Henrietta Lacks died of cervical cancer more than 70 years ago — but her tumor cells still live on after her cells were taken without her consent . Though her unknowing contributions led to a number of scientific breakthroughs, it still represents a painful example of medical injustice and abuse. Now, the World Health Organization (WHO) has taken a step to right those wrongs by honoring Lacks wit
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The Last Papuan Mummies
Over the last decade, researchers have delved into a disappearing technique in the highlands of New Guinea that preserves loved one's faces — even long after death.
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This Mobile Crypto Wallet Keeps Your Holdings Safe, Secure, and Offline
If you're already an investor in cryptocurrencies like Bitcoin, you know both the advantages and disadvantages they have over conventional money. One of the big drawbacks of crypto as a digital asset is that it can make an easy target for hackers or other online threats. And unlike cold hard cash, you can't just lock it up in a safe or bury it in your backyard. Or can you? But with a Ledger Nano
5h
Study explores the decisions made by physicians in the delivery room, and why they may be making them
Clinical decisions made in the delivery setting as to whether to employ vaginal delivery or cesarean section are often made under high pressure, and with great uncertainty, and have serious consequences for mother and baby. Now, a new study of electronic health records spanning 86,000 deliveries suggests that if their prior patient had complications in one delivery mode, a physician will be more l
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Filling the gaps: Connecting genes to diseases through proteins
Hundreds of connections between different human diseases have been uncovered through their shared origin in our genome, challenging the categorization of diseases by organ, symptoms, or clinical specialty. A new study has generated data on thousands of proteins circulating in our blood and combined this with genetic data to produce a map showing how genetic differences that affect these proteins l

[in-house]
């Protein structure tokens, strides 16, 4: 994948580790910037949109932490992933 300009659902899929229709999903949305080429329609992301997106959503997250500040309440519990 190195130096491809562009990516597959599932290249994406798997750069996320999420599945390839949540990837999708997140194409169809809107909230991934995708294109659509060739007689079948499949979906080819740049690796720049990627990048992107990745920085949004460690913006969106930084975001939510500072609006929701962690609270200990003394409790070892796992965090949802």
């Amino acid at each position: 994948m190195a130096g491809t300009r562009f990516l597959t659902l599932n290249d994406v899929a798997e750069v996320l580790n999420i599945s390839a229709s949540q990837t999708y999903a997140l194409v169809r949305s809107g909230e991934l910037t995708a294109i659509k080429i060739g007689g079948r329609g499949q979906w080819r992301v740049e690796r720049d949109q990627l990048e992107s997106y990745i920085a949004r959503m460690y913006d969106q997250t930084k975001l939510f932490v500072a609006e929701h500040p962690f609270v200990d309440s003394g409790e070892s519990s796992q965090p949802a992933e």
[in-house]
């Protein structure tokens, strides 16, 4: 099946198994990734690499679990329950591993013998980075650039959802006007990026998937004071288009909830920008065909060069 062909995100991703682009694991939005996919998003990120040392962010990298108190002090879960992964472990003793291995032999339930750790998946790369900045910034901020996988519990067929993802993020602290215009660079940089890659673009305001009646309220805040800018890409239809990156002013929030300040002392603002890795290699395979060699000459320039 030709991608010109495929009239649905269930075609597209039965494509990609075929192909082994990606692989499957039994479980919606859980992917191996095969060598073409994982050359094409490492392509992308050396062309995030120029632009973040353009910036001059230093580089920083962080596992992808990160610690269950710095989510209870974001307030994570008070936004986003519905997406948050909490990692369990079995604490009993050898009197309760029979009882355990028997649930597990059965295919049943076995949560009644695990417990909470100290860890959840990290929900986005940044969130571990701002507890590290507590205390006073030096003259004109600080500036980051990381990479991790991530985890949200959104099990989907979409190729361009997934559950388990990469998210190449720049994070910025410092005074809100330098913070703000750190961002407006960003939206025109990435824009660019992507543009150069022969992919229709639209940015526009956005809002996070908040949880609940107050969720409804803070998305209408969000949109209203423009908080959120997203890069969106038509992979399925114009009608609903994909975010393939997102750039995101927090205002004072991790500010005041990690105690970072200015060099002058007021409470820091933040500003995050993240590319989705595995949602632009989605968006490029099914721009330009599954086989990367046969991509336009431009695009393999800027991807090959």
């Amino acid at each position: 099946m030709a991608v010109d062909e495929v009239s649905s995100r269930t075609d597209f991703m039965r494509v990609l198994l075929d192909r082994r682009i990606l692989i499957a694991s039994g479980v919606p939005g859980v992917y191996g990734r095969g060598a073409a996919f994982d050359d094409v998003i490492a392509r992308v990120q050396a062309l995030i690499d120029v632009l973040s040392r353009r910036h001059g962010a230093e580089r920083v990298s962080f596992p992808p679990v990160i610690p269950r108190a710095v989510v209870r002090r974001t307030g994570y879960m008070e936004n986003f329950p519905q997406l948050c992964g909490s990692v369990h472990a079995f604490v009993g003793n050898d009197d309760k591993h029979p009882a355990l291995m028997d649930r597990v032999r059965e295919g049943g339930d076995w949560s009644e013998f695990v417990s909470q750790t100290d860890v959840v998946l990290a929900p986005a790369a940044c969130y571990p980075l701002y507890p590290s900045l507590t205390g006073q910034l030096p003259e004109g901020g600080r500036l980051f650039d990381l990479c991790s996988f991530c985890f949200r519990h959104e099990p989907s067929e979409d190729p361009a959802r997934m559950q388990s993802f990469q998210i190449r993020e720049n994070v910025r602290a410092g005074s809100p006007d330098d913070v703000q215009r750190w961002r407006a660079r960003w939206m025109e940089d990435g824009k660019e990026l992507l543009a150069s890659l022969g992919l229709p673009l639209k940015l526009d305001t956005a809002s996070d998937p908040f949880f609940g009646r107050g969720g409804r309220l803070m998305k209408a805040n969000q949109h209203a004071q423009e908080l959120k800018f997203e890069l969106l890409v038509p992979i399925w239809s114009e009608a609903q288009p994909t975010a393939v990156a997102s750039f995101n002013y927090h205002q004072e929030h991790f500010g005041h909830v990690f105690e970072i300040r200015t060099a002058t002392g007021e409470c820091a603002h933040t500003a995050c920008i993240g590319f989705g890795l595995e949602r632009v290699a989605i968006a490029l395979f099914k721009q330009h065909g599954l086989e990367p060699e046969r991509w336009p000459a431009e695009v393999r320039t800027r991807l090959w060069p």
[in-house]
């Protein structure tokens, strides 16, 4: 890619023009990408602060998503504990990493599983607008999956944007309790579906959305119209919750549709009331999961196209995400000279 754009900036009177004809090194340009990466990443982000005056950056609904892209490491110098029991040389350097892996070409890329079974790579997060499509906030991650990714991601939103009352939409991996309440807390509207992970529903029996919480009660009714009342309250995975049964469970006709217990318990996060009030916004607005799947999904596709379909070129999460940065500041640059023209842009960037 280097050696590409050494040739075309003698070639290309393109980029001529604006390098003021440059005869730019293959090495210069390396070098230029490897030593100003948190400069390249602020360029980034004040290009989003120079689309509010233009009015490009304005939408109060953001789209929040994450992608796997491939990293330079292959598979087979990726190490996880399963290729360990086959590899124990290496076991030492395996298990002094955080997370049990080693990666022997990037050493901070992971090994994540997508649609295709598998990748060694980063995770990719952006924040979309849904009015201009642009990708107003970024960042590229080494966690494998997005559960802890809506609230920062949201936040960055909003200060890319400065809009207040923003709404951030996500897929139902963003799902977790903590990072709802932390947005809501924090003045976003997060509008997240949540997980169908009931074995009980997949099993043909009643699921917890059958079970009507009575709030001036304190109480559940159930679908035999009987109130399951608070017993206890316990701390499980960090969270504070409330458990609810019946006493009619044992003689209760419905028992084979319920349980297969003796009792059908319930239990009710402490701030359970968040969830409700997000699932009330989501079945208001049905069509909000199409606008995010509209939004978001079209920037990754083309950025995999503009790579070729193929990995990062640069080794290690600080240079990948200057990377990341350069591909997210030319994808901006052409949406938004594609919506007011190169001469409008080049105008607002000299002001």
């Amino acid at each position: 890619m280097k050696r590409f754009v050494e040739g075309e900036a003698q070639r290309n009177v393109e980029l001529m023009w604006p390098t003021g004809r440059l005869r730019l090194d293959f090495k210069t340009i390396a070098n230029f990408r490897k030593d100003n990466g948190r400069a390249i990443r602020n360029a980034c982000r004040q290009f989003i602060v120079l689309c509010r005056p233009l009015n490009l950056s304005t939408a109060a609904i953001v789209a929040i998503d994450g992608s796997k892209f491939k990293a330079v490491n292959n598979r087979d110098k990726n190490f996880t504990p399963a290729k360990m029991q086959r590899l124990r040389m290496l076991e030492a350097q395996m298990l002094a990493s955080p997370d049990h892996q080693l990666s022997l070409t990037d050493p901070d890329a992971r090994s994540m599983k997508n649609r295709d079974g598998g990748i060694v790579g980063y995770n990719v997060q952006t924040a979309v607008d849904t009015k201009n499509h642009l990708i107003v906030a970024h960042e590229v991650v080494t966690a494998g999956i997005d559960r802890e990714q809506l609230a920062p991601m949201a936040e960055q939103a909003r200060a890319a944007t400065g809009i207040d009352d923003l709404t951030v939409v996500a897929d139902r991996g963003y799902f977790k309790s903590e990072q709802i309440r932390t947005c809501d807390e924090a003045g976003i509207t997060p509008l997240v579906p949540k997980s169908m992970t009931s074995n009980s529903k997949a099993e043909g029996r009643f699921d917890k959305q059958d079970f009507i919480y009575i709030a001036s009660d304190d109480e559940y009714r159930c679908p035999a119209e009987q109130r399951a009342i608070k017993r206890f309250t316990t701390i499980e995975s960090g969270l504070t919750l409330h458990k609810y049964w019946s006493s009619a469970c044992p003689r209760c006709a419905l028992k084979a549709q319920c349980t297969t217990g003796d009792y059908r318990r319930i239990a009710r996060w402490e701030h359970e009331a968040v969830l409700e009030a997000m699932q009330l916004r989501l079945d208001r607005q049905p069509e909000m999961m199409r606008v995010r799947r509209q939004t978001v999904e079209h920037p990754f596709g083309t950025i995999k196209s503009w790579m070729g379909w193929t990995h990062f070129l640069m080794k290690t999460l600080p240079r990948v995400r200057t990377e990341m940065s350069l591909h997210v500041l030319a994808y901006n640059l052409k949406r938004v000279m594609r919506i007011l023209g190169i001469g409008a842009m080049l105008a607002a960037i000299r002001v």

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Contraceptive pill can reduce type 2 diabetes risk in women with polycystic ovary syndrome
A study has revealed for the first time that the contraceptive pill can reduce the risk of type 2 diabetes by over a quarter in women with polycystic ovary syndrome (PCOS). The research findings also show that women with PCOS have twice the risk of developing type 2 diabetes or pre-diabetes (dysglycemia) — highlighting the urgent need to find treatments to reduce this risk.
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Huge Machine Cleans Up Vast Load of Ocean Plastic
Plastic Pick Up A Dutch inventor has helped create an enormous device that removed nearly 20,000 lbs of plastic out of the Pacific Ocean last week. Boyan Slat founded the Ocean Cleanup , a nonprofit dedicated to removing 90 percent of floating ocean plastic by 2040, according to Insider . To that end, he and the organization created a device, dubbed "Jenny," that collects plastic in a gigantic sy
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More power to Mark Billingham's book-hurling elbow. I might join in | Rebecca Nicholson
Life's too short for bad literature, so let's follow the writer's example Do you ditch a book if it does not immediately grab your attention or do you trudge through it joylessly, weighed down by some invisible obligation to complete it, no matter how arduous the task? The writer Mark Billingham got stuck into this endless debate at the Cheltenham literature festival last week, admitting that he g
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Study could pave way for creating safer opioids
Researchers may have an uncovered new answers on how to create safer opioids. Design a new opioid to bypass the part of brain that feels pleasure, but retain the analgesic properties, which make opioids one of the most effective pain relievers. Researchers looked at how opioids may have become so widely abused.
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The Atlantic Daily: What We Know About Boosters
Every weekday evening, our editors guide you through the biggest stories of the day, help you discover new ideas, and surprise you with moments of delight. Subscribe to get this delivered to your inbox. If this booster-shot rollout is a 1,000-piece puzzle, this week a few more pieces fell into place. An independent FDA advisory panel met for two days to examine evidence for Moderna and Johnson &
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This Week's Awesome Tech Stories From Around the Web (Through October 16)